You too can do it


Sports lovers the world over are gripped with Olympic fever as we witness crescendo after crescendo on track, field and pool.

The Olympics dish out the best of the human spirit during competition and lift out spirits to the point where they soar, bound together in marvel at what human beings can achieve under tremendous pressure.

Journalists are taught not to use the world “unbelievable” especially in the face of evidence to the contrary. By far, the biggest and most dramatic upset to date has been Chad Le Clos pipping Olympic great Michael Phelps at the final touch by all of 0,05 seconds! Unbelievable! He went on three days later to win silver behind his idol. This is what success looks like.

Before success, however, is the journey to the Olympic final starting line-up. According to Wikipedia, by the time he started competing at the age of 10, young Le Clos already had several years training under his belt. I am reminded of Don Black, who used to wake his three children up in the wee hours of the morning to train — Byron, Wayne and Cara — in tennis.

I had several occasions to play five-a-side soccer with Byron and my workmates outside their house in Greendale and he was just as competitive as when he was playing in a cup final.

Competitiveness was second nature to him and it was nurtured over the years from a young age. The lesson for Zimbabwean parents is clear: If you dream of seeing your child on the podium; if you envy the pictures of the Le Clos and Phelps parents crying tears of joy, you have to make the “little” sacrifice of getting up early to take them on a run and repeating the same thing in the evening after work to drive behind them as they run or cycle along a quiet farm road.

The day after he won gold, the SABC website quoted his mother as saying: “The family sacrificed a lot” to get Chad to where he is today.

For young Zimbabweans who remember the heroics of Kirsty Coventry, the Black siblings and Peter Ndlovu, you are not short of heroes.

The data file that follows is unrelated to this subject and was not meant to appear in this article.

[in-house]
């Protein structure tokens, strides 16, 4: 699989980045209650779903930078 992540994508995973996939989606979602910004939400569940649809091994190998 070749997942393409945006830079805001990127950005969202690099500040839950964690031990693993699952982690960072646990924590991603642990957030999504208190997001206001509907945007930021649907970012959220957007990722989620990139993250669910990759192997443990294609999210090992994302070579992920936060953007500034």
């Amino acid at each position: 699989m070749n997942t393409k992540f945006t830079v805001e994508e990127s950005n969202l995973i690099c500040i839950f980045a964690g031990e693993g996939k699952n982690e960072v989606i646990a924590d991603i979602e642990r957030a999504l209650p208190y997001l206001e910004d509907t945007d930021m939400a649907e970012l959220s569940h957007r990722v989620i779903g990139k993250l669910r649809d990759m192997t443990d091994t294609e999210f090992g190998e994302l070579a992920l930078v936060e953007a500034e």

It is the same in the world of business. I know lots of people who attend seminar after seminar taking copious amounts of notes and then putting them away in an office desk and returning to more pressing issues of the day at work. We want the recipe given to us, but we do not always want to do what the role model has done to move from hypothesis, to trial and error to the final theory, practice and results. We just want the conclusion. It is not unexpected of human beings, but it is unreasonable.

Chad began to follow his hero Phelps in 2004 — and look at the way he “studied” him: “I used to watch how he executed his strokes and tried to emulate him. He was really such a good swimmer and his turns are, I believe, still the best in the world.”

I know many readers of this column will have read the book Outliers by Malcolm Gladwell. The lesson is the same.

Chad tried to emulate Phelps over thousands of hours until he got it right enough to make it to the starting line-up right next to his hero and our next lesson arrives at this point. In Korea-Japan 2002, the English team was about taking on mighty Brazil in the quarter-finals of the Fifa World cup. After England failed to beat 10-man Brazil, one of the players was later quoted as saying how they all marvelled at the names on the Brazil team sheet in their changing room before kickoff.

They had lost the match before kicking a ball, in anger! Now picture Chad Le Clos lining up against the greatest Olympian of all time; Instead of weeping, wailing and gnashing his teeth, Chad’s attitude is best summed up in this pre-final quote “It would be great to swim next to him, but I will not stay a fan, as I need to beat him.”

Innerzela readers must understand that Le Clos went in to the final with the second-best time to compete against an Olympian who had amassed close to twenty medals and who was acknowledged as the greatest Olympian of all time.

Everyone, including commentators during the race expected Phelps to take it comfortably, but racing is racing. Le Clos surged just one more time at the death and made history in a race that will be talked about and remembered for a very long time in Olympic lore.

It was not only Le Clos who surged from an impossible position. The South African rowing team were sitting in fourth a thousand metres into a two thousand metre race. That is an unenviable position, but by keeping to their race strategy and in keeping with their tradition of finishing the last 500m strongly, they too surged past the opposition to win gold.

The Independent online quoted Sizwe Ndlovu as follows:
“Of course I believed — you have to believe it to go through the race,” Ndlovu said.

“From the start, the conditions were good and we went through the race with nice rhythm.

“It was at the halfway mark that I really believed we’d got it and we were fine.”

Zimbabwean athletes of the future can do it too.

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